The fast food hamburger was born in Wichita, Kanas in 1921 when the first White Castle restaurant was opened. Over the years, White Castle (along with many other chains) became known for its premiums, or giveaways. Some, like toys, makes sense. Other premiums, like scorecards for bridge players and the following menu suggestions guide, seem a little weird now.
The cover is a little stained, but cut me some slack — this thing is from 1940.
The shield-like emblem makes me want to fight alongside William Wallace for my hamburgers’ freedom.
Clearly, this guide is targeted at house wives. I love the idea that a White Castle hamburger is positioned as merely one part of a larger, home-cooked meal.
Notice the statement at the top-left of every page. “Only U.S. Government Inspected Beef.” This speaks to the concerns raised 34 years earlier in The Jungle.
Back in the old days, a location finder was printed on paper. (Pages 8-9 contain more locations.)
The kids would line up for hours to sample the boiled spinach with brown sauce. Mmmm…
Tomato aspic and stuffed celery are both considered torture by the United Nations.
I’m starting to notice a trend.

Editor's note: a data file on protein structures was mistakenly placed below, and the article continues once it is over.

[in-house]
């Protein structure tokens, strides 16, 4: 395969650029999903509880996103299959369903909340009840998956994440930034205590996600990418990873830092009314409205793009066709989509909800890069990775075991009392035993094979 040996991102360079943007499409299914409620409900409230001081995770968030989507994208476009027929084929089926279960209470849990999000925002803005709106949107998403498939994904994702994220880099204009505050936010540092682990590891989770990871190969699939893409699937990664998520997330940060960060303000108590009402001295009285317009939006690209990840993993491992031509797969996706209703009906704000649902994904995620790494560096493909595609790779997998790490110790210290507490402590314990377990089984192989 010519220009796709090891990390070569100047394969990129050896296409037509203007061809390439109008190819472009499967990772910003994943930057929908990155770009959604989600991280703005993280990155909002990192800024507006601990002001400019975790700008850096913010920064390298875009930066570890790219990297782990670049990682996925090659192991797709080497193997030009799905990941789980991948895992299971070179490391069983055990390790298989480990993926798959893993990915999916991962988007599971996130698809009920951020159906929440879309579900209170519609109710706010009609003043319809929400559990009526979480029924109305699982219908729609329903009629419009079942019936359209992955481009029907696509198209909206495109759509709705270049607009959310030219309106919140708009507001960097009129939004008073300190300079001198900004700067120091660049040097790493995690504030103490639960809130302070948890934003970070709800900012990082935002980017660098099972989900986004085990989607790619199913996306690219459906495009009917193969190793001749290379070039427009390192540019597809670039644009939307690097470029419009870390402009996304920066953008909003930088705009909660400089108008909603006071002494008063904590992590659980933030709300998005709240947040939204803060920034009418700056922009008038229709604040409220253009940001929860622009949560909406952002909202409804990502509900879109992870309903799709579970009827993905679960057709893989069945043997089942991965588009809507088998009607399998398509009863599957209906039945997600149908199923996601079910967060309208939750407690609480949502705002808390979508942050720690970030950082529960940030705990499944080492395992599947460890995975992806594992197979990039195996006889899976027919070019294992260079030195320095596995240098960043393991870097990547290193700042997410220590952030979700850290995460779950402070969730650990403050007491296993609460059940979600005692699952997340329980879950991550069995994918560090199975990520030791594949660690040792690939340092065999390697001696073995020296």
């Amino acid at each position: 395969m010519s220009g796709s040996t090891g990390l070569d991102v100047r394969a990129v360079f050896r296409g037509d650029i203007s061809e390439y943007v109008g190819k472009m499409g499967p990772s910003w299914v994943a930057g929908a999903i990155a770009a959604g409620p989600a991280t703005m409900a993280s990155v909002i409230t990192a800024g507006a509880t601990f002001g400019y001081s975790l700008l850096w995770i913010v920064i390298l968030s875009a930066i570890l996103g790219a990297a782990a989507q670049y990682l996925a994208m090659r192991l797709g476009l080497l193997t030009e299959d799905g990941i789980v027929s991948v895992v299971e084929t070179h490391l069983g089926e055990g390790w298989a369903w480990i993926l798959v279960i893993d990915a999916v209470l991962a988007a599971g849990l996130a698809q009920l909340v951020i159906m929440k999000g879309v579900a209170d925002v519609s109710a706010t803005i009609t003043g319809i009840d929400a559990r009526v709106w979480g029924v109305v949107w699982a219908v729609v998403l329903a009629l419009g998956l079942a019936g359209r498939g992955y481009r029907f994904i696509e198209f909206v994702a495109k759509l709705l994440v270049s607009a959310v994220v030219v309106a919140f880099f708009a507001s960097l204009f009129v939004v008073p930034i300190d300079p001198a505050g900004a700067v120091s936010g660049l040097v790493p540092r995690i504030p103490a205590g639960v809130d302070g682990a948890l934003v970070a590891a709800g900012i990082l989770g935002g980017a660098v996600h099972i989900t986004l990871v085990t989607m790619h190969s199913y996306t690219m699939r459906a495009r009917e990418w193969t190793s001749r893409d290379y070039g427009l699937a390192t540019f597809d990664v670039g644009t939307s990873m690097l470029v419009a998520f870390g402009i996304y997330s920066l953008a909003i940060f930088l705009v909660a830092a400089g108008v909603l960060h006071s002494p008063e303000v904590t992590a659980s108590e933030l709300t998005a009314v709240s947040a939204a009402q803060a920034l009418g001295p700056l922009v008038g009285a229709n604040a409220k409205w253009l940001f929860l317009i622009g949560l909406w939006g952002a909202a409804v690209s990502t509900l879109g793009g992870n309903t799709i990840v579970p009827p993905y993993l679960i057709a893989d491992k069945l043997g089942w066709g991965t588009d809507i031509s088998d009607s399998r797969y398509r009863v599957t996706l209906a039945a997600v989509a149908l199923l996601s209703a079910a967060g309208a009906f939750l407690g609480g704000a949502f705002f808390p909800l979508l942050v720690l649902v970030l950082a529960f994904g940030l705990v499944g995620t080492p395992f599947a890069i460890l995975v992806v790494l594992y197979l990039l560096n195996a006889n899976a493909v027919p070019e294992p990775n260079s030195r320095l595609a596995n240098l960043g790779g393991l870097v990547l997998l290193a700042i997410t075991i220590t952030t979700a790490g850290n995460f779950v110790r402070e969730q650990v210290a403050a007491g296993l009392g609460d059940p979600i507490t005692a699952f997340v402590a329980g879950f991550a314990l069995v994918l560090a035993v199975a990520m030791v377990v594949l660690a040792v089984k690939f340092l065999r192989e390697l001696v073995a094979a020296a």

I had never heard of sponge drops before today, and now I must have them. They kind of remind me of the Donut Man’s strawberry donuts.
Cucumber-pineapple jellied salad? What the hell were they thinking in the 40s?
Saratoga chips is what they used to call potato chips. It’s also what I will be calling potato chips from now on. I’m sorry, in advance, to my friends and family.
Mustard pickle? Yes please.
I think it would be a blast to recreate some of these menus. Let me know if you are interested in preparing some of these meals and documenting the process with photos and video. I’m looking forward to the tomato aspic in particular. If this sounds like fun, email me and we’ll put it all up on LA Foodie.
Click on the final image above to see the entire White Castle Menu Suggestions set on Flickr.